BELLOWS FALLS -- The students of Bellows Falls Middle School will be in their classrooms on Monday, ending a saga of postponements and disappointment caused by heavy renovations.
The school's 257 pupils in grades 5 through 8 will be getting back to the academic grid for the first time since June, after having missed 13 days.
Originally slated for Aug. 28, the first day of school was rescheduled for Monday, Sept. 10, but failure to pass an inspection forced School Superintendent Chris Kibbe and BFMS Principal Heidi Moccia to move the date to Monday, Sept. 17. Students will enter the building through the front entrance.
Kibbe said no vacation time will be taken away and all efforts will be made to avoid having to stretch the school year into the summer. He said, however, there is a possibility of holding school on some Saturdays to make up for the missed days.
"That would be a low-impact way of dealing with it," he said on Thursday.
As only part of the building will be used, BFMS needed -- and received -- a certificate of occupancy from the Vermont Department of Public Safety on Thursday. Kibbe told the Reformer last Friday there are several inspections to pass before state inspectors will issue a certificate. Two different inspections -- one on the sprinkler system, which passed, and of the fire alarm system, which did not -- were conducted on Thursday, Sept. 6.
Kibbe said the problem with the fire alarm
He said he attended Thursday's final inspection along with BFMS Principal Heidi Moccia, Clerk of the Works Scott McKusick, people from Trumbull-Nelson Construction Company, Mike Harty (the school board's representative to the renovations) and a state inspector.
"It went great," Kibbe said, adding that there was just one issue with ceiling tile on the second floor. He said there was a ceiling that was unfinished, which is perfectly fine as long as the sprinkler heads are facing upward. Kibbe said people involved with installing the sprinkler system went through and turned all the heads downward, resulting in the ceiling needing to be completed.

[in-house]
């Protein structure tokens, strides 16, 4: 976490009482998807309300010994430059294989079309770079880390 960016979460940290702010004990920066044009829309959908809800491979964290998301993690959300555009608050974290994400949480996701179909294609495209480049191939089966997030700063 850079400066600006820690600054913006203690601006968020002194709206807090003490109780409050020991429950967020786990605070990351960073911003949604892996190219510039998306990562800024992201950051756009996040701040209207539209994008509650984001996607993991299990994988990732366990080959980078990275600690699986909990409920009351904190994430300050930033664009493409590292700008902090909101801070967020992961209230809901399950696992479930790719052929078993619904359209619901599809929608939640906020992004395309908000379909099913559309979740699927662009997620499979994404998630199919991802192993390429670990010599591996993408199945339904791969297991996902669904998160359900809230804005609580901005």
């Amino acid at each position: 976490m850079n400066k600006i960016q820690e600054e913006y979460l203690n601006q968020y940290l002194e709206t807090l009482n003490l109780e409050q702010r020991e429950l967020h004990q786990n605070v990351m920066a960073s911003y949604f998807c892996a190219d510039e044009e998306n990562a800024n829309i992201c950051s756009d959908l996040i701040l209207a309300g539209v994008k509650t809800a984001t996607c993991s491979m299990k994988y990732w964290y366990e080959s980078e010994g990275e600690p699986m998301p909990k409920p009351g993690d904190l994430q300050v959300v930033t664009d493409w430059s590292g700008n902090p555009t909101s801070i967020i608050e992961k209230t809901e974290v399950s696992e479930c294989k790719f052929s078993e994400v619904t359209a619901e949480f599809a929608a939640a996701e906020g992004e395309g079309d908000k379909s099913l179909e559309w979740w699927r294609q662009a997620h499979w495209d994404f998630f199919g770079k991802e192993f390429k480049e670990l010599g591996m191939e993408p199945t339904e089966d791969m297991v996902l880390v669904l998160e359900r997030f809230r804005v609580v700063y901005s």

Kibbe said it was taken care of and looks great now.
He also said there have been other inspections almost daily since last week. He said getting all the inspections and fire safety approvals was one part of finishing renovations and the other part is preparing the spaces to be occupied.
Kibbe said one final cleaning will be done in the school before Monday and the teachers will need the time to get their classrooms ready.
The superintendent said everyone involved is thrilled school will start soon.
"What a relief. We're all exhausted," he said. "It's tough because when this is going on you're really in the hands of the construction company and the people issuing the permits. There is really nothing more you can do."
Kibbe said he understands how frustrated people must have been when the first of day of school was twice postponed and he knows many wonder why the Windham Northeast Supervisory Union didn't seek an alternative solution, like setting up makeshift buildings throughout the village for the students until the school building was ready.
"Having students at five or six different locations was just not a viable solution," he said. "I know a whole lot of people are mightily upset and I feel bad about that."
He added, however, he thinks parents will be very impressed if they come by and see the work that has been done.
Moccia, entering her second year as principal at the school, said it was upsetting to have to make the call informing faculty and school families the first day had been moved a second time.
"I think the students want to be in school. I think they miss school. I think they're a little tired of summer break and they're ready to come back," she said at the WNESU office last week.
Kibbe previously told the Reformer the Rockingham School Board, at its latest meeting, authorized him and Moccia to postpone the first day of school.
The superintendent also wanted to clarify a few things about the construction work being done. He said only the ground floor, third floor and a few rooms on the first floor are being occupied by workers. The second floor and remaining sections of the first one will have work done while the children are in school. The workers and the students will be kept apart, he said.
Domenic Poli can be reached at email@example.com, or 802-254-2311, ext. 277.